Human rights

The underground railroad for abortion

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Pro-choice protest against Alabama's abortion ban (Image via YouTube)

In the wake of restrictive U.S. abortion laws, a new Facebook group allows women to access pills, information and even a place to stay. John Thompson reports.

ACCORDING to Facebook, you can ‘create a group for anything’ — be it your family reunion, your after-work sports team, your book club, or even your last hope for legal abortion.

The Facebook group discussed here – an underground railroad for abortion seekers and providers – is a community.

'It’s emergency aid,'  Pink tells me via direct message. Pink suffers from a disability that could prove fatal in childbirth. She’s an admin of the group whose alias protects her from Facebook as much as it does from me.

Fake accounts are common but dangerous — prone to being deleted or compromised. Davram, a professor of biology and group admin has told me stories of right-wing trolls, Facebook moderators and even vindictive family members. He has told me about hacking, doxing, and "zuccing" but now he can’t tell me anything. The messages are gone. The account too.

The Alabama Human Life Protection Act is the latest in a wave of "heartbeat laws" passed by conservative American states. It’s the strictest one yet. It represents a direct challenge to legal precedent and women’s rights. Eric Johnston, a conservative lawyer who co-authored the Bill, thinks that it presents a more "simple statement of law" on abortion.

The Bill states clearly that to perform an abortion could earn a 99-year prison sentence. It states clearly that at just six weeks an embryo is a person. It states clearly that abortion is a worse crime than the Holocaust, the Rwandan genocide and human rights offences committed by the USSR and China. Combined.

Inspired by the Alabama legislation, the Facebook group is a plan B for what could potentially be a total ban on abortion.

Pink said:

“As of right now, the purpose of the group is to connect people in need of emergency contraceptives, with those that can help them get it [sic]."

Scores of comments offer help, some are people in less restrictive states who offer accommodation and support to abortion seekers, they call themselves long lost relatives, their locations linked on a map.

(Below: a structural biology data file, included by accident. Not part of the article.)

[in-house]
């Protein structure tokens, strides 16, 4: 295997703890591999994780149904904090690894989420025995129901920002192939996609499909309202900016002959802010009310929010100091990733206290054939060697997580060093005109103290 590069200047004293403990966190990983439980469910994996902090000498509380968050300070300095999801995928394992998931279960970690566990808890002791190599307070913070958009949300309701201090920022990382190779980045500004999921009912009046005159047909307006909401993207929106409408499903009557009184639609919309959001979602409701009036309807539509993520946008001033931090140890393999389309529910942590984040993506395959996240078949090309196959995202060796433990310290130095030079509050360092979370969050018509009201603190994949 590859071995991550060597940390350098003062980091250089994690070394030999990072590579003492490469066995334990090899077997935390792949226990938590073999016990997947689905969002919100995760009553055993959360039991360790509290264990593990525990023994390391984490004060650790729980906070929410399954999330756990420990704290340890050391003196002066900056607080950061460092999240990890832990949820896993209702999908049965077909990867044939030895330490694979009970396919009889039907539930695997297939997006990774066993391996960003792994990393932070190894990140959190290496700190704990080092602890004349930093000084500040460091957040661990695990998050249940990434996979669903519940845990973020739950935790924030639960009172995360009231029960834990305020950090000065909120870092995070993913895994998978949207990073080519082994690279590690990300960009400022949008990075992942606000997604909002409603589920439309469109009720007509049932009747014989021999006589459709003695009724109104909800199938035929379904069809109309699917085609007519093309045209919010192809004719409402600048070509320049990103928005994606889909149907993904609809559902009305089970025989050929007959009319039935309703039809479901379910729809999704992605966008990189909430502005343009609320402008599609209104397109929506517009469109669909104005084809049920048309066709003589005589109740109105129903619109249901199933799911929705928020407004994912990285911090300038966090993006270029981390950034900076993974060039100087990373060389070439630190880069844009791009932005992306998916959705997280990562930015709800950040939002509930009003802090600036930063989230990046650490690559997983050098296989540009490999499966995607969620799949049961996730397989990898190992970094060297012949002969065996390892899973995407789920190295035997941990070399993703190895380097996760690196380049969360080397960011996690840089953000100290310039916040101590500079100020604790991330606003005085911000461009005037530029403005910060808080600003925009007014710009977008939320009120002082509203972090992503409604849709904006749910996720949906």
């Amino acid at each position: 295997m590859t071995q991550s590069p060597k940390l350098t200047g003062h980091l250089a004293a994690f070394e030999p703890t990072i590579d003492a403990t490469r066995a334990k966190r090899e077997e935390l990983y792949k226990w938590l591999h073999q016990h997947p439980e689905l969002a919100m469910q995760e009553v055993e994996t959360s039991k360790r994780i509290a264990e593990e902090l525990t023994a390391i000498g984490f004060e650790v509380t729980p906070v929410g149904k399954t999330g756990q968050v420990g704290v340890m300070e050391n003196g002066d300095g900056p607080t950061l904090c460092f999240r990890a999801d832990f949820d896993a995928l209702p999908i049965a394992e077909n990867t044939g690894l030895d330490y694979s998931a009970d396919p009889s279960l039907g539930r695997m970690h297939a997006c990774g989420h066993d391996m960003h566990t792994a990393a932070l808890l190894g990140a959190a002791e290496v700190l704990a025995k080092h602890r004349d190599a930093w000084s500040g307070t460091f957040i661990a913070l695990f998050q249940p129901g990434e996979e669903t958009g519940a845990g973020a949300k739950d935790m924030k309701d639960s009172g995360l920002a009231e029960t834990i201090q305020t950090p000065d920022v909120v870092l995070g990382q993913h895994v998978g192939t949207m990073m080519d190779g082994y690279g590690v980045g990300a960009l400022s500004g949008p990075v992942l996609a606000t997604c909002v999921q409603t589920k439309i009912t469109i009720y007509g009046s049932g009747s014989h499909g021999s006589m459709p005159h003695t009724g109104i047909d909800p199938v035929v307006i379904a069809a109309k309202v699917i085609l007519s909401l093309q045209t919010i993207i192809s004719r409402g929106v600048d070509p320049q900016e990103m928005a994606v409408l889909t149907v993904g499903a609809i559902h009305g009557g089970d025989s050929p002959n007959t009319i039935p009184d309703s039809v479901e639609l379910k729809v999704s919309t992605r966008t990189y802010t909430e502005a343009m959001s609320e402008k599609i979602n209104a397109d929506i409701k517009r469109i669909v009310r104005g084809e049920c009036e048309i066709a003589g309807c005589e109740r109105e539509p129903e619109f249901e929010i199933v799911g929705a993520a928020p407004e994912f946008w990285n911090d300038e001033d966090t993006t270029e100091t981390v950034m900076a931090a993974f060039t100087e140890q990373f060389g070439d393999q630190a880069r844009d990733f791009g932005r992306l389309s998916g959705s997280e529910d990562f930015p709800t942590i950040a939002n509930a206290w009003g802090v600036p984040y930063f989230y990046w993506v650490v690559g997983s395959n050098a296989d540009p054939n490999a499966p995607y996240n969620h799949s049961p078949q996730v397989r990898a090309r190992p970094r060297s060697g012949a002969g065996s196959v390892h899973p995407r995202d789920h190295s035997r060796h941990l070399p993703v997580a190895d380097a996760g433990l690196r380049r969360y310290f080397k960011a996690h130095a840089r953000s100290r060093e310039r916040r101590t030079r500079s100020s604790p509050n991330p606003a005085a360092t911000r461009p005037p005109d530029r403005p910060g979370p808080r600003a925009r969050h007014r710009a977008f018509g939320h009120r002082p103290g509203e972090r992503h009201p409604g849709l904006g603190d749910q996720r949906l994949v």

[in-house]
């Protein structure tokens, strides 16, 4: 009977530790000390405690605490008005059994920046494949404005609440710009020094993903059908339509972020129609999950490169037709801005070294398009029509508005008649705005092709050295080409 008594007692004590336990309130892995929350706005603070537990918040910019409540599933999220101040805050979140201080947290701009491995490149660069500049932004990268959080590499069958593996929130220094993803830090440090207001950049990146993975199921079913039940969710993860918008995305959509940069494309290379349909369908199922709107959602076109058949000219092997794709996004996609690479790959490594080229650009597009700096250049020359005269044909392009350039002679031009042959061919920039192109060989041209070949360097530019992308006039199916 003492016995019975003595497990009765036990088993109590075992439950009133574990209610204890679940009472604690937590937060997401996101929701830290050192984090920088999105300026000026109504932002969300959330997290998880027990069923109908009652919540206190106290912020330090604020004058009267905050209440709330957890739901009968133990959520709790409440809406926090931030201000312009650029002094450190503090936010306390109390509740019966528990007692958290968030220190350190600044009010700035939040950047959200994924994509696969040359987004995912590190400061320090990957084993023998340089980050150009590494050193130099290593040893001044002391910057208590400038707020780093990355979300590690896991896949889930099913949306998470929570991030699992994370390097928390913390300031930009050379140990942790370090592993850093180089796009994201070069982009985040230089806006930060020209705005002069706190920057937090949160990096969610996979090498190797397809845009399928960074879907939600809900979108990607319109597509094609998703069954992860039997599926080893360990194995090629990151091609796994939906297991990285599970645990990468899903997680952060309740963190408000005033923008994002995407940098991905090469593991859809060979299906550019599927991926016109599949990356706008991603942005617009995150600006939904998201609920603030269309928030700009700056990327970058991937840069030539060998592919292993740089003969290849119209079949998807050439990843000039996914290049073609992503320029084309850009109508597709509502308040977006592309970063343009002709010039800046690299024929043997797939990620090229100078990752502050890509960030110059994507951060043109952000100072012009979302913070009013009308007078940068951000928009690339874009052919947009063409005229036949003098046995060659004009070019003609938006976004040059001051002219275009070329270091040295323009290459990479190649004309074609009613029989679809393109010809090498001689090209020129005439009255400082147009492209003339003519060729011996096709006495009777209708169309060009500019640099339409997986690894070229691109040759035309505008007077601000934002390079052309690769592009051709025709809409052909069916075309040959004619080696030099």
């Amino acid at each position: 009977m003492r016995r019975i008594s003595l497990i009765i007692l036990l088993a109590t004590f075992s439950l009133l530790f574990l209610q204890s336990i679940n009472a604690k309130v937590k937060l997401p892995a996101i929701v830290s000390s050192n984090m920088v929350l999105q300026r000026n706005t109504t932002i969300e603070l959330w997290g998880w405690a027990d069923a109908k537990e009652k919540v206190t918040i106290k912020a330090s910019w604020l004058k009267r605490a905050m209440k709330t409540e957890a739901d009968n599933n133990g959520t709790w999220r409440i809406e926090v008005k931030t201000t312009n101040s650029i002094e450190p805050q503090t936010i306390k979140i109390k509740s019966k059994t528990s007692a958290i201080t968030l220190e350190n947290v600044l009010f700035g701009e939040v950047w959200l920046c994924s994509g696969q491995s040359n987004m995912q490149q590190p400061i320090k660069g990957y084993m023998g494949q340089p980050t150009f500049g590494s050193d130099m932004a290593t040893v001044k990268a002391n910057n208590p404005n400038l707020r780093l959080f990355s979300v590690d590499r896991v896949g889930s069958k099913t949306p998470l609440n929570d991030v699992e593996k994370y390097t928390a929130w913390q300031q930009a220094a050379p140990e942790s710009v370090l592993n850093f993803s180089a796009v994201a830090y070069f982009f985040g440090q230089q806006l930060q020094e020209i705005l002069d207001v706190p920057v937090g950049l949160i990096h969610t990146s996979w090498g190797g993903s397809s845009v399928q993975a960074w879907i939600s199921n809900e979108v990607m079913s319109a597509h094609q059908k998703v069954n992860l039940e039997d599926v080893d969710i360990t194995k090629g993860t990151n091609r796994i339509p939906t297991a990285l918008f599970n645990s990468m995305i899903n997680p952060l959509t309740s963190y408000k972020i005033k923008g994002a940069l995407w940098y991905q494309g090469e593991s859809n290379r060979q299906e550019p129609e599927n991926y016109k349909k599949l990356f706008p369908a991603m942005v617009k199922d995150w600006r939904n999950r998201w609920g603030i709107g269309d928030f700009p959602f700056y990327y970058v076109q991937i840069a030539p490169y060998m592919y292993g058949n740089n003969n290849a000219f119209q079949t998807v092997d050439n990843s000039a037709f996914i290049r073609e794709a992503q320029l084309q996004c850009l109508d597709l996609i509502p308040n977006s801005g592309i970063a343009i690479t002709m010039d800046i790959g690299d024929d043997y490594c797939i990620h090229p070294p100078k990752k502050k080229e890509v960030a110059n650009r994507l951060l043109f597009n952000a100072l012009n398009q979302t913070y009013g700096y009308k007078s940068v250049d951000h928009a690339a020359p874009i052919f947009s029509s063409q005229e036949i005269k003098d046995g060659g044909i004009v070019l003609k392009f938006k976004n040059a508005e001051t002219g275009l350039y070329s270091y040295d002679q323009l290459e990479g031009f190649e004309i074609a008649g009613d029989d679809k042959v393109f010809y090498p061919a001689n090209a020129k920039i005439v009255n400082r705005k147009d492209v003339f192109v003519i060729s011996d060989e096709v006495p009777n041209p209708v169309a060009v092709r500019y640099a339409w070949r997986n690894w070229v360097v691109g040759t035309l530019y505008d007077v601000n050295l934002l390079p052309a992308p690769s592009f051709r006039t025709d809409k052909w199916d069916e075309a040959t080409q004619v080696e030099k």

Others quote the cost of sending pills and how best to deliver them. Do they hide them? Send them to a post box? What if they're intercepted? Is it legal?

But no one has yet used the group’s services. A recent post assures members that things are being done so that help will be available ‘in the event', or ‘in case’  Roe v Wade is overturned.

Jose Marichal, a professor of political science, said:

"Over the past few years, groups have become even more focused on building these types of performative communities. Facebook wants to change that."

Jose’s research concludes that political Facebook groups exist primarily as a way for individuals, to "perform" a political identity. In essence, they function much the same as any other group — a way to find like-minded individuals.

However, this group "is more purposive — less performative", he said, adding that it had a "tangible goal". Its success, he continued, will depend on "how effectively" the group achieves that goal.

'A state-level threat isn’t likely,' said Davram.' Yet.' He told me this from a new account. I asked what happened to the original one. He explained, 'There might be a new algorithm. Or someone reported…'

He’s lucky.

Though interventions from Facebook are disruptive, Davram is far more concerned with Alt-Right trolls:

'A common tactic would be for someone to join a group they politically are opposed to, with an alt [fake] account.'

Sometimes infiltrating groups can take years. Trolls will use “aged accounts” that appear real and build trust until an admin position becomes available.

Davram explains:

'They get the admin spot then immediately ban and block all the other admins and take over the group. All the while they are in the group getting people's info.'

Known in the online community as "doxing", this can then be used to harass members and publish their private information. Sometimes these groups have thousands of members.

The internet thrives on anonymity. It can be used to defend oneself — as in the case of Davram or Pink. And to attack others — as in the case of trolls. This anonymity makes it difficult to humanise those who operate them. Hooded figures in dark rooms are a common trope.

Members of this group have studied data security and law. Some have set up abortion funds. They’re real people, affected by what could be real laws, with real consequences.

Said Pink:

“Ideally I’ll be doing this until everyone can get the help they need, no matter the law.”

Note: names of Facebook group admins have been altered for anonymity.

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